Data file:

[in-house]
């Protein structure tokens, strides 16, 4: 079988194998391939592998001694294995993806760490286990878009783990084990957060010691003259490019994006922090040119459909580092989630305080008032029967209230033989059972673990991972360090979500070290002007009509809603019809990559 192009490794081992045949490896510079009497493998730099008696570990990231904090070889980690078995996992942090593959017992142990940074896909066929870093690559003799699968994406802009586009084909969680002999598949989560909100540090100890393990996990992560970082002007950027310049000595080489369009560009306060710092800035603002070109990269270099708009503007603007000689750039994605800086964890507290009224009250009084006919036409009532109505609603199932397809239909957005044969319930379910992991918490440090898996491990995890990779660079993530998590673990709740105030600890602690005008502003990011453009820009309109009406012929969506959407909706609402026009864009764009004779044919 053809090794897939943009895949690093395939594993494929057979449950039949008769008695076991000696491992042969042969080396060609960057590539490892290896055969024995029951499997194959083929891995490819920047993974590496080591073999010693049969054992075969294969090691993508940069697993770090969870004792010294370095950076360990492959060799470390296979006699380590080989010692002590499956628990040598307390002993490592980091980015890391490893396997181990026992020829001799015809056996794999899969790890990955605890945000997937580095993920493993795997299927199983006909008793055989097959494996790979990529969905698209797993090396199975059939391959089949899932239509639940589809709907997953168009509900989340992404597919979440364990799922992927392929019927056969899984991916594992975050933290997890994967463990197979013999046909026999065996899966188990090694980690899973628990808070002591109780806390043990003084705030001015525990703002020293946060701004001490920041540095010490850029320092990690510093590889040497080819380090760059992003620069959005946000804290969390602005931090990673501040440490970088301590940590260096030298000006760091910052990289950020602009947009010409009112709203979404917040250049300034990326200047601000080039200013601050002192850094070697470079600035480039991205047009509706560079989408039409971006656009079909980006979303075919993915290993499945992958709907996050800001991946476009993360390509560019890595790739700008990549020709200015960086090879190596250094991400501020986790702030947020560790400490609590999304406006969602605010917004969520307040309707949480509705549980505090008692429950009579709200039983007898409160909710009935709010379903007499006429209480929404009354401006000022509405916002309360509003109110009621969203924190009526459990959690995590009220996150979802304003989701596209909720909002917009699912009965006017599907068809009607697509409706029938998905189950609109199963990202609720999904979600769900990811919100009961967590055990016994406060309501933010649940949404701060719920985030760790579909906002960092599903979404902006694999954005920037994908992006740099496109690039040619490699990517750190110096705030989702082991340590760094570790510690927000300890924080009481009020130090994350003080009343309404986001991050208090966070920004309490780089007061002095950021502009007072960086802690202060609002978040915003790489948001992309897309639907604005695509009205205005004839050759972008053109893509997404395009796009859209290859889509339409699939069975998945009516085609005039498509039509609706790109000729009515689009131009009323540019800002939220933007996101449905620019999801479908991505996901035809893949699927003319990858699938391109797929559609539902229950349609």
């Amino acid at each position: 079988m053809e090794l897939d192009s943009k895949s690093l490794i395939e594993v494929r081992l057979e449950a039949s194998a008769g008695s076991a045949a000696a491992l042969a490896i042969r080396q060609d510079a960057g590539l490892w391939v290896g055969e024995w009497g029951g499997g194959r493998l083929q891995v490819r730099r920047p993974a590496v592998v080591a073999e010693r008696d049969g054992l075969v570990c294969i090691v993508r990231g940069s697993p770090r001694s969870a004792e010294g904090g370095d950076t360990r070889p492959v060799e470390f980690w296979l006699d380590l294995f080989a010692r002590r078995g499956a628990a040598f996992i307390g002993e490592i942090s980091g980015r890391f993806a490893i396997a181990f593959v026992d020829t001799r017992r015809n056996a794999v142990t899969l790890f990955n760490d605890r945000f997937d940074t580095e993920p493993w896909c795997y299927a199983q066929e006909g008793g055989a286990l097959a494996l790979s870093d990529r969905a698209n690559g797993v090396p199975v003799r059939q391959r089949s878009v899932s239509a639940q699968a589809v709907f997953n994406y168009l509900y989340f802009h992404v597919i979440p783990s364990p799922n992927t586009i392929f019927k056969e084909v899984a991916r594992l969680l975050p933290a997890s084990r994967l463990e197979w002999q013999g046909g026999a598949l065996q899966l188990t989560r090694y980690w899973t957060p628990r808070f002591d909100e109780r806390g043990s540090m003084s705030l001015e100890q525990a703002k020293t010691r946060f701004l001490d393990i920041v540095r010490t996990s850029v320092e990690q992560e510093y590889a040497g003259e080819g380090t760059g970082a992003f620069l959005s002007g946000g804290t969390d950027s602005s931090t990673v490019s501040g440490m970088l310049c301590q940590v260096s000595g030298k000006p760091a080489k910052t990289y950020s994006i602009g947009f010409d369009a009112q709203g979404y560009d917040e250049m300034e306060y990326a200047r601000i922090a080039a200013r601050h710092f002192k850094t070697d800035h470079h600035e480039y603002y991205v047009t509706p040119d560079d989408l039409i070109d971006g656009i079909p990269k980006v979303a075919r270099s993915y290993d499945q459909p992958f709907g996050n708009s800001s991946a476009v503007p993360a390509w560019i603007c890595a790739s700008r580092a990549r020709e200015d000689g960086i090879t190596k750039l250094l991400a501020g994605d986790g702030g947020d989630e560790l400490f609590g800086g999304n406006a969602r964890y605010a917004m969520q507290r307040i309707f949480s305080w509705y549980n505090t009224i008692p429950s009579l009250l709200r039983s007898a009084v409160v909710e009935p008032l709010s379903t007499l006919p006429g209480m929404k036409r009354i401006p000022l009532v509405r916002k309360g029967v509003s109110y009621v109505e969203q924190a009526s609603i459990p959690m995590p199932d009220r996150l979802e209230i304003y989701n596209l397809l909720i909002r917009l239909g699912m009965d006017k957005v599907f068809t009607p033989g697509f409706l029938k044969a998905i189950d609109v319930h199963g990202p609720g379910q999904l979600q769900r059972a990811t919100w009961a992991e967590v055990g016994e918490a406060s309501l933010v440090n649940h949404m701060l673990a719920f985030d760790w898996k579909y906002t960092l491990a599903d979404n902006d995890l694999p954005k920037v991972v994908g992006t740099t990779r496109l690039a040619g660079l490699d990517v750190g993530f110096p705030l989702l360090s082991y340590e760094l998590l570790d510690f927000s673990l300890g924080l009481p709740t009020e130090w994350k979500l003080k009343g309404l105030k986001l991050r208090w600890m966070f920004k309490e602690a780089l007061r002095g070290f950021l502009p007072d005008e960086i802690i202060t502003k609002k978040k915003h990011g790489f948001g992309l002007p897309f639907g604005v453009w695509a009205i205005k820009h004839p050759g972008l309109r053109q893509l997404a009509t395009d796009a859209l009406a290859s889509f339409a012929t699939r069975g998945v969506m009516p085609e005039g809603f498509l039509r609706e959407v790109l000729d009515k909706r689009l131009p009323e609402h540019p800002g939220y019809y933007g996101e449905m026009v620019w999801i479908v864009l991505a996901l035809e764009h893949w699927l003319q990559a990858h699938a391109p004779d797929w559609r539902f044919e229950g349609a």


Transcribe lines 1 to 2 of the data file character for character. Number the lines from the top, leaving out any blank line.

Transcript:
[in-house]
């Protein structure tokens, strides 16, 4: 079988194998391939592998001694294995993806760490286990878009783990084990957060010691003259490019994006922090040119459909580092989630305080008032029967209230033989059972673990991972360090979500070290002007009509809603019809990559 192009490794081992045949490896510079009497493998730099008696570990990231904090070889980690078995996992942090593959017992142990940074896909066929870093690559003799699968994406802009586009084909969680002999598949989560909100540090100890393990996990992560970082002007950027310049000595080489369009560009306060710092800035603002070109990269270099708009503007603007000689750039994605800086964890507290009224009250009084006919036409009532109505609603199932397809239909957005044969319930379910992991918490440090898996491990995890990779660079993530998590673990709740105030600890602690005008502003990011453009820009309109009406012929969506959407909706609402026009864009764009004779044919 053809090794897939943009895949690093395939594993494929057979449950039949008769008695076991000696491992042969042969080396060609960057590539490892290896055969024995029951499997194959083929891995490819920047993974590496080591073999010693049969054992075969294969090691993508940069697993770090969870004792010294370095950076360990492959060799470390296979006699380590080989010692002590499956628990040598307390002993490592980091980015890391490893396997181990026992020829001799015809056996794999899969790890990955605890945000997937580095993920493993795997299927199983006909008793055989097959494996790979990529969905698209797993090396199975059939391959089949899932239509639940589809709907997953168009509900989340992404597919979440364990799922992927392929019927056969899984991916594992975050933290997890994967463990197979013999046909026999065996899966188990090694980690899973628990808070002591109780806390043990003084705030001015525990703002020293946060701004001490920041540095010490850029320092990690510093590889040497080819380090760059992003620069959005946000804290969390602005931090990673501040440490970088301590940590260096030298000006760091910052990289950020602009947009010409009112709203979404917040250049300034990326200047601000080039200013601050002192850094070697470079600035480039991205047009509706560079989408039409971006656009079909980006979303075919993915290993499945992958709907996050800001991946476009993360390509560019890595790739700008990549020709200015960086090879190596250094991400501020986790702030947020560790400490609590999304406006969602605010917004969520307040309707949480509705549980505090008692429950009579709200039983007898409160909710009935709010379903007499006429209480929404009354401006000022509405916002309360509003109110009621969203924190009526459990959690995590009220996150979802304003989701596209909720909002917009699912009965006017599907068809009607697509409706029938998905189950609109199963990202609720999904979600769900990811919100009961967590055990016994406060309501933010649940949404701060719920985030760790579909906002960092599903979404902006694999954005920037994908992006740099496109690039040619490699990517750190110096705030989702082991340590760094570790510690927000300890924080009481009020130090994350003080009343309404986001991050208090966070920004309490780089007061002095950021502009007072960086802690202060609002978040915003790489948001992309897309639907604005695509009205205005004839050759972008053109893509997404395009796009859209290859889509339409699939069975998945009516085609005039498509039509609706790109000729009515689009131009009323540019800002939220933007996101449905620019999801479908991505996901035809893949699927003319990858699938391109797929559609539902229950349609």